Fanfare but little substance at orchestrated EU-China summit
By Tamora Vidaillet and Darren Ennis
Reporters at a long-awaited summit between the European Union and China in Prague Castle learnt more about the art of stage managing set-piece events than about the state of the EU-China relationship.
The Czech Republic, which holds the EU presidency until the end of next month, pulled out all the stops to ensure security was tight for Wednesday’s fleeting visit by Chinese Premier Wen Jiabao and a handful of ministers, who were kept away from journalists by barriers.
Ushered into a stuffy holding room hours before the meeting, journalists were kept from stepping outside even for a smoke for fear of escaping into the sprawling compound of the castle.
Outside, other aspects of the summit were subjected to similar controls. About 60 peope protesting against alleged Chinese abuses of human rights were kept well away from the eyes of Wen, who swept into the castle in a motorcade of black limousines.
Instead of letting Wen arrive to a chorus of abuse, Chinese men in suits carefully orchestrated a more friendly crowd of local Chinese well-wishers who merrily waved Czech and Chinese flags as Wen and his entourage drove by.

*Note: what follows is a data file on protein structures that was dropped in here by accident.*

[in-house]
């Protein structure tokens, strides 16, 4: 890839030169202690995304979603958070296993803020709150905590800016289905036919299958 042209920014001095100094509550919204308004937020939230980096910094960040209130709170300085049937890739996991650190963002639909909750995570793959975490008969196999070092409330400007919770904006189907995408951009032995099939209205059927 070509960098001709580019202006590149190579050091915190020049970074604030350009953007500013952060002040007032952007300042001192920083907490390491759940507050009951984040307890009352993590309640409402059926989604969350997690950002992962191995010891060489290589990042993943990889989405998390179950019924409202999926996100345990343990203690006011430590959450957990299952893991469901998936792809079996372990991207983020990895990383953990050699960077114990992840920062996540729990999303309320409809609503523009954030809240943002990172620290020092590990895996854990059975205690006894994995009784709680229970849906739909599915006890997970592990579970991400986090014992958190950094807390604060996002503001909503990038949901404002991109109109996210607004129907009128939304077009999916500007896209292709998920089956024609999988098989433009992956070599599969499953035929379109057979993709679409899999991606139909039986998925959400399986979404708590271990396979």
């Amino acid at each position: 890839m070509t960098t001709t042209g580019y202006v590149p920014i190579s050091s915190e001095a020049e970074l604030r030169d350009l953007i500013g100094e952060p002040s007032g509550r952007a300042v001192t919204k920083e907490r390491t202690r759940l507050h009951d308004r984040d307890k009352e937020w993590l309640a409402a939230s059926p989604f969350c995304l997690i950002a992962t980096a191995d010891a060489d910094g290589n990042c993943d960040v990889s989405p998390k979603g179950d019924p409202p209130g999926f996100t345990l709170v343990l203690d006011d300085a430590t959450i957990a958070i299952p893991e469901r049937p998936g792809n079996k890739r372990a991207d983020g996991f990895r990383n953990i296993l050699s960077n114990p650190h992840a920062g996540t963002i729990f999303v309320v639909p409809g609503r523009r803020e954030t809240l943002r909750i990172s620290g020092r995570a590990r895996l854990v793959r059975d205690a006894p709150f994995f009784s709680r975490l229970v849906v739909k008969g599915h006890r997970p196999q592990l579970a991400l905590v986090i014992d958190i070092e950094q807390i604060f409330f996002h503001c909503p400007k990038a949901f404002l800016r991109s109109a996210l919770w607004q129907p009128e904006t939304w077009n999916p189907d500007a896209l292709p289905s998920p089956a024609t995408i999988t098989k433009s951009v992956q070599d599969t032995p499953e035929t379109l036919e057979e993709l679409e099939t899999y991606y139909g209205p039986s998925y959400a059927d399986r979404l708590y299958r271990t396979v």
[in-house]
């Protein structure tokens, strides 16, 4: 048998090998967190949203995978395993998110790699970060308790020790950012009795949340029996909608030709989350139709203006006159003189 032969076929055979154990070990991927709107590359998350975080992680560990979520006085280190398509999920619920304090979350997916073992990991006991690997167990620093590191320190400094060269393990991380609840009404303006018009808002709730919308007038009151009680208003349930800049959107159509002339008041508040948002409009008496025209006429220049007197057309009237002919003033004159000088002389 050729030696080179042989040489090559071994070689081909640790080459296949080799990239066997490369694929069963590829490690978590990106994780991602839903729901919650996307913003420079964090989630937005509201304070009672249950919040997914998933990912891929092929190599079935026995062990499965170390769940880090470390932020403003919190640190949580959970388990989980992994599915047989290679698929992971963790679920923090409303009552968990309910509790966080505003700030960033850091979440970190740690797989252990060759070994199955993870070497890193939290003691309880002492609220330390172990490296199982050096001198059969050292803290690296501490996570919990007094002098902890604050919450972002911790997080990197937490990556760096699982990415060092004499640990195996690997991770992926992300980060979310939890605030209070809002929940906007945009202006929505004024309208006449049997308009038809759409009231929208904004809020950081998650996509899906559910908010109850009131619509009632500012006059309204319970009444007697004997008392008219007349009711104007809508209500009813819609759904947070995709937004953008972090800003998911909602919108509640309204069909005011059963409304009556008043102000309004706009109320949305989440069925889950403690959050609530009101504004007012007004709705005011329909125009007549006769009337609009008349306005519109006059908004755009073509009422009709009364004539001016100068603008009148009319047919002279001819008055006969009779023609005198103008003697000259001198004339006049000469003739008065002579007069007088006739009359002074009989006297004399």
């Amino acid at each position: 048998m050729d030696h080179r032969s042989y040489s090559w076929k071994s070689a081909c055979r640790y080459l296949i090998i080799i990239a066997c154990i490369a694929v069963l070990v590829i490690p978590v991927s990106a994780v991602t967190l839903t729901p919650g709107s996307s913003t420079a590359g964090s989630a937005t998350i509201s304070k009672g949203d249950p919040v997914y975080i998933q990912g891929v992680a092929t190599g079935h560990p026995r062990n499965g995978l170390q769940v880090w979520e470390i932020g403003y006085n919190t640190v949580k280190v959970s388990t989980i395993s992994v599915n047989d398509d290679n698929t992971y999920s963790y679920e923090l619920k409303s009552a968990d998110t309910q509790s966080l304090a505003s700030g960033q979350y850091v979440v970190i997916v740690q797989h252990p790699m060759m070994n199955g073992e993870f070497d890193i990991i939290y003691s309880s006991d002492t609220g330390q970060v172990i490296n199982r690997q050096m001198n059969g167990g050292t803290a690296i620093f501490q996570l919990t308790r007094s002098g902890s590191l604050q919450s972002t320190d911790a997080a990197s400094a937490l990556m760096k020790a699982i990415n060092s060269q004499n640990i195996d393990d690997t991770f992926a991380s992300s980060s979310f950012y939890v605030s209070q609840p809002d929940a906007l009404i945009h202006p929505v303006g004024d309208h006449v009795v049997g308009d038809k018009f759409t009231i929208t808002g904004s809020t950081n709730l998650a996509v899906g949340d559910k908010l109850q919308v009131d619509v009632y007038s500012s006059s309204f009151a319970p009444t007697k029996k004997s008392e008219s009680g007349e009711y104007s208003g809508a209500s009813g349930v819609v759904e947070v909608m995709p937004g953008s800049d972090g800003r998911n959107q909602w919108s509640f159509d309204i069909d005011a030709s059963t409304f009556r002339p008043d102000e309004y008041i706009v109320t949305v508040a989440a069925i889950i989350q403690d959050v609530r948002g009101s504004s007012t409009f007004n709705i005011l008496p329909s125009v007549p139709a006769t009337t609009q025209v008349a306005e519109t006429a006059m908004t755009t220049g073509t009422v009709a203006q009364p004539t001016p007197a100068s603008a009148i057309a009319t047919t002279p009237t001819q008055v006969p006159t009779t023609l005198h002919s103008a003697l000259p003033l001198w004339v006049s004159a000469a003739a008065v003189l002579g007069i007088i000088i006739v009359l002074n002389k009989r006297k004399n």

Once Wen’s car was safely within the sealed confines of the castle, the men handed out McDonald’s hamburgers to thank the crowd, which held up two banners in Chinese declaring their love for the premier.
Back in the castle, journalists from as far afield as Japan, Brussels, London and Paris waited impatiently before finally getting permission to go to what had been hailed as a news conference.
What an anti-climax. Rumours that plans to have a question-and-answer session would be scuppered proved true. Czech President Vaclav Klaus started a series of scripted statements. European Commission President Jose Manuel Barroso signalled for Wen to go next, but Wen made it clear he wanted the final word after what he described as 20 hours of flying time to visit Prague for just a few hours.
After his long statement, there was no time left for questions — on issues such as human rights or currencies — leaving journalists wondering why they had bothered to travel all this way.
Aides acknowledged it was more of a ceremonial, set-piece event than a meeting of substance.